How can Employers create a racially inclusive workplace culture?

Mon, 31 Oct 2022
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Impact was delighted to host a roundtable discussion in celebration of Black History Month 2022. Our group comprised of HR professionals and EDI Specialists within the Media and Creative industry who are not only game changers but individuals accountable for D&I within their organisations.

The discussion was hosted by our ED&I Recruitment Consultant – Daniel Oluyomi Asaya who set the tone by sharing both his personal and professional experience as a Black Queer Professional. The space quickly became safe for others to share their individual experiences as well as brainstorm ideas that could lead to effective structural change within the Media space.

Why is it difficult to talk about race within the workplace?

The consensus revealed that many People of Colour couldn’t speak up about their racial experiences within the workplace due to the lack of diversity and care from the Senior Leadership Team.  Some also feared they might be called the “angry black person” or in some cases ostracised or punished if they spoke up about the microaggressions and racism they faced within the workplace. These microaggressions range from mistaking them for their Black colleagues, feeling undermined in their positions, to getting defensive when corrected about an offensive comment.

Another interesting observation was that many White professionals would rather not talk about race within the workplace due to lack of knowledge and fear of being called a racist. Also, discussing race forces people to confront their privilege which is an uncomfortable feeling.

It was generally agreed that race plays a huge role in both our personal and professional lives and should be talked about when and where necessary.

What is your organisation doing to create a racially inclusive workplace culture?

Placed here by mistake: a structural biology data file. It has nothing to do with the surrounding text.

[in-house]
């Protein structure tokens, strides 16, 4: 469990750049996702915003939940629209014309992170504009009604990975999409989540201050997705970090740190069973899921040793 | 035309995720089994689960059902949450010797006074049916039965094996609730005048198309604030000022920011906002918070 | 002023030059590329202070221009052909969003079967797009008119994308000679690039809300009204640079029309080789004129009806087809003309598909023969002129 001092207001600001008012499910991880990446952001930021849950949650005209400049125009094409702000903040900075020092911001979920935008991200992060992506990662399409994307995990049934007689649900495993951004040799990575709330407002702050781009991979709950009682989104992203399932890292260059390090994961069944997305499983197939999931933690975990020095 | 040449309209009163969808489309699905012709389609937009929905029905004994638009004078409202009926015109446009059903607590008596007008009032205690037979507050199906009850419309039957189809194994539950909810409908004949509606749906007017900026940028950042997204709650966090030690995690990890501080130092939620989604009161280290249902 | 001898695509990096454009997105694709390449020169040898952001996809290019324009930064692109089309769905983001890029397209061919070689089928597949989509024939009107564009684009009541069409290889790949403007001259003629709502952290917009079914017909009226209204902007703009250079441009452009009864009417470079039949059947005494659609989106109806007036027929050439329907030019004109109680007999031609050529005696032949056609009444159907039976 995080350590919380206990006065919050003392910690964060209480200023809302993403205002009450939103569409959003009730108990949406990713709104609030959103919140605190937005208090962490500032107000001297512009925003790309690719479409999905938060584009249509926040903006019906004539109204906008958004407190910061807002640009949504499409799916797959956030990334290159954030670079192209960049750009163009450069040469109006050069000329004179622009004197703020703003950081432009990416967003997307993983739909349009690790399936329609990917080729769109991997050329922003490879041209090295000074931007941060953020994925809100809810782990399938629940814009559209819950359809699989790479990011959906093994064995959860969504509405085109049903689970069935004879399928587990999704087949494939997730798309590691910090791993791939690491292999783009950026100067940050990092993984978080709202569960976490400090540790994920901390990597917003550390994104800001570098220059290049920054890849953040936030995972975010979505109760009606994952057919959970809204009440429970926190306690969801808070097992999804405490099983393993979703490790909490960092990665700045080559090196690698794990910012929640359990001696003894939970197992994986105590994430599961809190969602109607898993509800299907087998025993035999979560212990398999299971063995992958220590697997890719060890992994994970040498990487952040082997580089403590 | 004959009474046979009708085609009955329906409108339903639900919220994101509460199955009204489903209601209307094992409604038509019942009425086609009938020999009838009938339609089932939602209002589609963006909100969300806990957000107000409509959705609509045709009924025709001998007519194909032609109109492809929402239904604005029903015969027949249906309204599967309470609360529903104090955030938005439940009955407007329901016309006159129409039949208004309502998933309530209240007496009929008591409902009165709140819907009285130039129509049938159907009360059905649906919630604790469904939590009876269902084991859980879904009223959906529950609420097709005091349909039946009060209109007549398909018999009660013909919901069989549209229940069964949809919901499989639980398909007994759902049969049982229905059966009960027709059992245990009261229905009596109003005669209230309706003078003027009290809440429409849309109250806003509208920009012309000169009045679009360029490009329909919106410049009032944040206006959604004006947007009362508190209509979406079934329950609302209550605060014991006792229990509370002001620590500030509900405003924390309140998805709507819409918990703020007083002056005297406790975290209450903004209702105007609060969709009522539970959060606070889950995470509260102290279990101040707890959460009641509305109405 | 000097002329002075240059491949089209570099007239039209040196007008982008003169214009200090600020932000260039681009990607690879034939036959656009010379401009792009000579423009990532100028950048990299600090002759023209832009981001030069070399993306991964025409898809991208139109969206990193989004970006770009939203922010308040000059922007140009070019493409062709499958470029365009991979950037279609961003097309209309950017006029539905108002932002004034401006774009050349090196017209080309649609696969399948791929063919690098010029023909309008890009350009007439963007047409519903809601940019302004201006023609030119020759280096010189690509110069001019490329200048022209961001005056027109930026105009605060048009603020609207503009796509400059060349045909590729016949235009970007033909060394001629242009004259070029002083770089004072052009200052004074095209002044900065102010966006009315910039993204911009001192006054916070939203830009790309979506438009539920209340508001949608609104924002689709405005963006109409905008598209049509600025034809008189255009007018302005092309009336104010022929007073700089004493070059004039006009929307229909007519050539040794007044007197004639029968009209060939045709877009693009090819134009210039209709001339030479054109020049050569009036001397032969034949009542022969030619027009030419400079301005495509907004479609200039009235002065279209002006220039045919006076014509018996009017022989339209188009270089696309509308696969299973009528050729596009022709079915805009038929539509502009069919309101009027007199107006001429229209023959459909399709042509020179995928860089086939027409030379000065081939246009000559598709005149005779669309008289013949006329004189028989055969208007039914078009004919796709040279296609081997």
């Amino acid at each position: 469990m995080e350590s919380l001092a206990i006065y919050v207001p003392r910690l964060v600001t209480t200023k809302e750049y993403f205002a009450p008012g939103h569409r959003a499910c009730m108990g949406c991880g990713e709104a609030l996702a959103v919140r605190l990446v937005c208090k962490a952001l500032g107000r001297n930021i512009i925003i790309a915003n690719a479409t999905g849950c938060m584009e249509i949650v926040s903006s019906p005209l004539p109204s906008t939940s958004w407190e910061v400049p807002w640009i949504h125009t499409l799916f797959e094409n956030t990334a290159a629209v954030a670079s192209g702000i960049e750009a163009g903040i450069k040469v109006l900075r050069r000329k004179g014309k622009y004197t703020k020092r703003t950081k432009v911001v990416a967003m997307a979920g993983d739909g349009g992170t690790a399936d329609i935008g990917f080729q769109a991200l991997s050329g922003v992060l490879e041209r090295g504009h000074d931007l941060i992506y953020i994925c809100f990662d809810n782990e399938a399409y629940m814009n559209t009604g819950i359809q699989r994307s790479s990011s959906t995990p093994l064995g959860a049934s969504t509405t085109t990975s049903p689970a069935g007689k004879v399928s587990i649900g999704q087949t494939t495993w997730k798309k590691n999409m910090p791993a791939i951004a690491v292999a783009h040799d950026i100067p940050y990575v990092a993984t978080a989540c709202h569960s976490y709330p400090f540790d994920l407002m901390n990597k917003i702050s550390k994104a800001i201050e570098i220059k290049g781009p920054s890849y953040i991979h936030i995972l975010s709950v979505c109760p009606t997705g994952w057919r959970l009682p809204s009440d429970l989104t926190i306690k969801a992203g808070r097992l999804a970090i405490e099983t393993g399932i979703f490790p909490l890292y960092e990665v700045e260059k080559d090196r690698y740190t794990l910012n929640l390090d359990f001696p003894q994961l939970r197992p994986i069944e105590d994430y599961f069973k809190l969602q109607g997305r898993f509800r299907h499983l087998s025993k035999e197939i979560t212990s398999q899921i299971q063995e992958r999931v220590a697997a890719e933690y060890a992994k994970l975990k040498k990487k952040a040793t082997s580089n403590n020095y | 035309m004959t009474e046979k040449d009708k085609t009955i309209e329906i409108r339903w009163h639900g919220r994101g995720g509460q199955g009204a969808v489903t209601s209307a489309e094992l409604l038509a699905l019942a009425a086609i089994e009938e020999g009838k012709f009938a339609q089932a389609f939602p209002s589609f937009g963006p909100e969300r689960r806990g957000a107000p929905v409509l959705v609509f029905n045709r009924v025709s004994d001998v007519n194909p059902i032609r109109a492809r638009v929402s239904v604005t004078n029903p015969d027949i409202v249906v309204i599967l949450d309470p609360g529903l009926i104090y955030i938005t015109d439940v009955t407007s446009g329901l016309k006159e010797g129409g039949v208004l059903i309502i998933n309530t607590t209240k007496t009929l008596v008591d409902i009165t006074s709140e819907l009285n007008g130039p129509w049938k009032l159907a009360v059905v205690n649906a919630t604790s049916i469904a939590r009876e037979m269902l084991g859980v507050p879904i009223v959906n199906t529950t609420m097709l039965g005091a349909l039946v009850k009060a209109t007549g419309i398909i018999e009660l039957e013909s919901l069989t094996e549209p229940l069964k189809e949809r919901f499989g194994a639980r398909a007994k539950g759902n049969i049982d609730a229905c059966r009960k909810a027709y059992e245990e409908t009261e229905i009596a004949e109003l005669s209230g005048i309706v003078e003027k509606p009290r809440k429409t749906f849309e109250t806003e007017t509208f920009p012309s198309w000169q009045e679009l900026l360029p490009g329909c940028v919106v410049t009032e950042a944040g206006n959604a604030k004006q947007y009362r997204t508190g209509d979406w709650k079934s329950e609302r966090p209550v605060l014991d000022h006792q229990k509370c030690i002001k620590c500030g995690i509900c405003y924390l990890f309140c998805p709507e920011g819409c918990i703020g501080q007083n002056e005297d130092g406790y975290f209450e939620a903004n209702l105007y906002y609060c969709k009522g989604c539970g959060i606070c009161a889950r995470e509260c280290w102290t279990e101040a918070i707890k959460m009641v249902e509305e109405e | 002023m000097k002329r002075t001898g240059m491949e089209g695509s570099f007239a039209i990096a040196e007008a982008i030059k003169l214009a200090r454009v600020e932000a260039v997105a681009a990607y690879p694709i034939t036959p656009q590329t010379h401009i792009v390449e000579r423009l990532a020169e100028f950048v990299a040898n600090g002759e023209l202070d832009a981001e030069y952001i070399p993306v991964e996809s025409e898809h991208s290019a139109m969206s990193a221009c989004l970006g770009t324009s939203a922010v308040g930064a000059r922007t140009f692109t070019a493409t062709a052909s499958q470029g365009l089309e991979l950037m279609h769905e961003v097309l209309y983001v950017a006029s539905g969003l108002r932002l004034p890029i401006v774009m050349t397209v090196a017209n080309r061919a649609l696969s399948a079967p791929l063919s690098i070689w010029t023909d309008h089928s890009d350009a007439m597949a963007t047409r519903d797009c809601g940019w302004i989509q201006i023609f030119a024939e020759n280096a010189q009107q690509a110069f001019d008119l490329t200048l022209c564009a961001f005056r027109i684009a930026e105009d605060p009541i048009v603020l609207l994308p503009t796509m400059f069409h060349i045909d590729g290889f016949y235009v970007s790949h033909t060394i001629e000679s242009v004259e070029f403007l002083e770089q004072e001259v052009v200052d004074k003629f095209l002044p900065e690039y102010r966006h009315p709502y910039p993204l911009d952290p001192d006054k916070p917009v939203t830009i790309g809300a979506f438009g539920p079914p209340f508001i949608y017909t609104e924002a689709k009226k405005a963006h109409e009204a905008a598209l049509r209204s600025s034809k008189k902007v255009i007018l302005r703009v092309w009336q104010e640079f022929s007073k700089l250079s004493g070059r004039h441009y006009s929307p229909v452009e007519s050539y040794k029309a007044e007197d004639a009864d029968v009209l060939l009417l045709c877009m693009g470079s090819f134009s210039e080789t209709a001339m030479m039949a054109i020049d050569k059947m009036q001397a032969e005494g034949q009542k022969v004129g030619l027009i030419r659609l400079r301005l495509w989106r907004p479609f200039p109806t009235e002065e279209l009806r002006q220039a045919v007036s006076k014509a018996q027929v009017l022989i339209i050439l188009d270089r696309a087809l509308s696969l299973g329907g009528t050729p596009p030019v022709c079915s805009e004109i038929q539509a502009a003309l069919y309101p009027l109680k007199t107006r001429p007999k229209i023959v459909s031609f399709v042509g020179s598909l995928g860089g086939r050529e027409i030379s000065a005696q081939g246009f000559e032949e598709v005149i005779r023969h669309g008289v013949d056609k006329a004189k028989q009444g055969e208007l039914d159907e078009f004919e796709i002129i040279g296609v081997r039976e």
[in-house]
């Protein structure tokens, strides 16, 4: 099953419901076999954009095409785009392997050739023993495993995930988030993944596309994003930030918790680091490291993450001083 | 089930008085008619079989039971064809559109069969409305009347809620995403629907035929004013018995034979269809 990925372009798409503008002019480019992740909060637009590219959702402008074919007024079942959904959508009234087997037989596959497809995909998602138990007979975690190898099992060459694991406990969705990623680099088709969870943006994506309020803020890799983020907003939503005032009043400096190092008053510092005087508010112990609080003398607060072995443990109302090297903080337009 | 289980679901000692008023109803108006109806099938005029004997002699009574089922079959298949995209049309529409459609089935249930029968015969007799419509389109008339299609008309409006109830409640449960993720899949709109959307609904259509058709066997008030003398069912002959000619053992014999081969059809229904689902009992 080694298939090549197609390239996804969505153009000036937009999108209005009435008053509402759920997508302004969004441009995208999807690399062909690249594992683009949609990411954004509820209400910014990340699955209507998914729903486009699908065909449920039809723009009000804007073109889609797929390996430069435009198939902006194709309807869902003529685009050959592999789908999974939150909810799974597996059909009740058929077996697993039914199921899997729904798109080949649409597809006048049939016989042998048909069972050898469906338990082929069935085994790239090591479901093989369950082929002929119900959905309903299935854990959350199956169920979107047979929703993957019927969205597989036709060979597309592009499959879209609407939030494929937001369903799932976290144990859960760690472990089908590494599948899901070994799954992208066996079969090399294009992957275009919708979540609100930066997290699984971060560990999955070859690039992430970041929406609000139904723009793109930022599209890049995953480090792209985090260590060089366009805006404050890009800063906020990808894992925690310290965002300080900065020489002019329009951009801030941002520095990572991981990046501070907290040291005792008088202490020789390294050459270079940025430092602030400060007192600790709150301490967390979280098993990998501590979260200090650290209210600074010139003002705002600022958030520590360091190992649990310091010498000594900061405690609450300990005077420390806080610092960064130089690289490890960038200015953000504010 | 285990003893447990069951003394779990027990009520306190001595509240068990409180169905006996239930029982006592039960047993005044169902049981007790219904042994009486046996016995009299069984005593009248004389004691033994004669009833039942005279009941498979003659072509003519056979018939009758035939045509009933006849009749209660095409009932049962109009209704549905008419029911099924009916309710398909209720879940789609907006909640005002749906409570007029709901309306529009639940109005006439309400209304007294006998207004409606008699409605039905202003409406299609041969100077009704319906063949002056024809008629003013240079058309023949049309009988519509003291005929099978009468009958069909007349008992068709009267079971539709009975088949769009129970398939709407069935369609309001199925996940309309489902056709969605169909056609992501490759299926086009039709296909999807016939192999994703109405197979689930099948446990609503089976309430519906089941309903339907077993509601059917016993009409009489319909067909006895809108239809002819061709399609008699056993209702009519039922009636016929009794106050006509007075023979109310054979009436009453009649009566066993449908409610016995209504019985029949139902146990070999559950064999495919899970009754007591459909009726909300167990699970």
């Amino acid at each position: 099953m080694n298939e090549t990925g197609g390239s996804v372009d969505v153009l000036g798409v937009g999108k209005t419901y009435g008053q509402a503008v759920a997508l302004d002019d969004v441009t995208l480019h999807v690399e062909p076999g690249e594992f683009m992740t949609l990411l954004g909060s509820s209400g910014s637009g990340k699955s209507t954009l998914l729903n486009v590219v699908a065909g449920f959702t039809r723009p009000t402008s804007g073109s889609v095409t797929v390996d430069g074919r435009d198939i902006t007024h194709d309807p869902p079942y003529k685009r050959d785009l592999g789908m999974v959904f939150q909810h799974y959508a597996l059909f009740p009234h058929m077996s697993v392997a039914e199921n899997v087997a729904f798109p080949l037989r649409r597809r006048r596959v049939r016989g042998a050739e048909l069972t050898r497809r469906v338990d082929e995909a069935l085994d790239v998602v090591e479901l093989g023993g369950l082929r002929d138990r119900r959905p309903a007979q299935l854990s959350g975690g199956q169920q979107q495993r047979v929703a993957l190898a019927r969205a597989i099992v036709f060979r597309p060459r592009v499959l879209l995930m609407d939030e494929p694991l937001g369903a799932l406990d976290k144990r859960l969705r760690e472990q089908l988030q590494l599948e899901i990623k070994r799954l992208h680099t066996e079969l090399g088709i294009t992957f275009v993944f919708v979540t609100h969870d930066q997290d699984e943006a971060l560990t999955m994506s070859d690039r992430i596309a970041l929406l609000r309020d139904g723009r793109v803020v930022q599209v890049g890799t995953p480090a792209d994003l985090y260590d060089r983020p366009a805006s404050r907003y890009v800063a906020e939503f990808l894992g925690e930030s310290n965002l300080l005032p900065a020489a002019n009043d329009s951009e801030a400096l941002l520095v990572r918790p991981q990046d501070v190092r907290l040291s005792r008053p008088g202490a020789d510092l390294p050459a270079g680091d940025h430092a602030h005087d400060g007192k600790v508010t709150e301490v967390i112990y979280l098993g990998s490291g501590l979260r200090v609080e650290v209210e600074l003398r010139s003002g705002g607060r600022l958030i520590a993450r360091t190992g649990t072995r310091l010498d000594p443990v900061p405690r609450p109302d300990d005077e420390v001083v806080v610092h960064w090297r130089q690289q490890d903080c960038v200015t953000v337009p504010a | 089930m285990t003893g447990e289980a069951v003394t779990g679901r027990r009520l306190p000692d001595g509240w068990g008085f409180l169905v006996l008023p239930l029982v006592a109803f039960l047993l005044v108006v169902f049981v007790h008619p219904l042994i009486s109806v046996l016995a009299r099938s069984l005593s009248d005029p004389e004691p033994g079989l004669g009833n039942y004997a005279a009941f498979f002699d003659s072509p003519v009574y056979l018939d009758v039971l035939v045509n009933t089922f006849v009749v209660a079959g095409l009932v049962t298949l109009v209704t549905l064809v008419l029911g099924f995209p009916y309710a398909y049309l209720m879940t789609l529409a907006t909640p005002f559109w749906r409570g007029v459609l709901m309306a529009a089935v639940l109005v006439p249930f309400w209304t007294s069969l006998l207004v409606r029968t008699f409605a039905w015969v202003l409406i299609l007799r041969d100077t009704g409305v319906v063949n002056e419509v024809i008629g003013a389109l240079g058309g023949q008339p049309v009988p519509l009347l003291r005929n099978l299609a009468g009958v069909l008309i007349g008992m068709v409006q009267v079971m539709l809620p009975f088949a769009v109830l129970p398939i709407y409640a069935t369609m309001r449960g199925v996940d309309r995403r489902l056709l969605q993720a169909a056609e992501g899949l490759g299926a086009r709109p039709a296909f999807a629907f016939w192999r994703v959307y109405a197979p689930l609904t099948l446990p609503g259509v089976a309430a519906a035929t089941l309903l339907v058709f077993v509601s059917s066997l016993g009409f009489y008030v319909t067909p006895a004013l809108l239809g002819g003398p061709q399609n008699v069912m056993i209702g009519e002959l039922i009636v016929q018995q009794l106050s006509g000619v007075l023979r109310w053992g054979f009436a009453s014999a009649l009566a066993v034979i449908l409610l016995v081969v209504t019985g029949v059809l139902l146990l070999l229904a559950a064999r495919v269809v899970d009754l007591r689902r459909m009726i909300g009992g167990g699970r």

We discussed how some organisations have set up a network for People of Colour to interact, organise and heal. The downside was felt that most volunteers within these groups are often burdened with issues and projects relating to ED&I (just by virtue of their race or identity) without adequate support and budget.  A solution to this was for companies to set out a dedicated ED&I group responsible for ED&I events and initiatives throughout the year instead of relying on employees from marginalised groups to drive this – frequently without reward and recognition.

Other initiatives shared included creating an E-mail and Podcast series aimed at profiling Black professionals during Black history month and beyond as well as an open day for young Black creatives.

How employers create a racially inclusive workplace culture (Key takeaways)

After an insightful session, our takeaways included: –

  • For HR leaders and employers to make ED&I a necessity instead of a tick-box exercise. From attending ED&I events, and putting in adequate resources/budget to rewarding those putting in extra time and work to make them happen.

  • Having a leadership team that truly cares about embedding ED&I into their core strategy; woven into their values, performance management and reward will go a long way in effecting long-term change.

  • For allies to actively step in and get involved in creating positive change by using their privilege to not only amplify the voices of Black People and People of Colour but also speak up in situations where they may feel uncomfortable to do so. This could also mean taking time to listen to how a situation or comment may have affected someone and putting a conscious effort into changing behaviours and/or calling out behaviours/microaggressions that you now know make people uncomfortable.

  • Ensuring that you and your organisation are not just preaching DEI but fully getting into the work and being on committees to plan events to celebrate the cultural calendar, ensuring not to leave the work of this to people in those communities only.

  • Rolling out ED&I training throughout the year and incentivizing those who show interest.

  • Having a mentorship and sponsorship programme of Black People and People of Colour within the Media, Entertainment and Creative Space.


A big thank you to all our guests and we look forward to continuing this important conversation in our upcoming events.  If you are interested in joining our future discussions, please email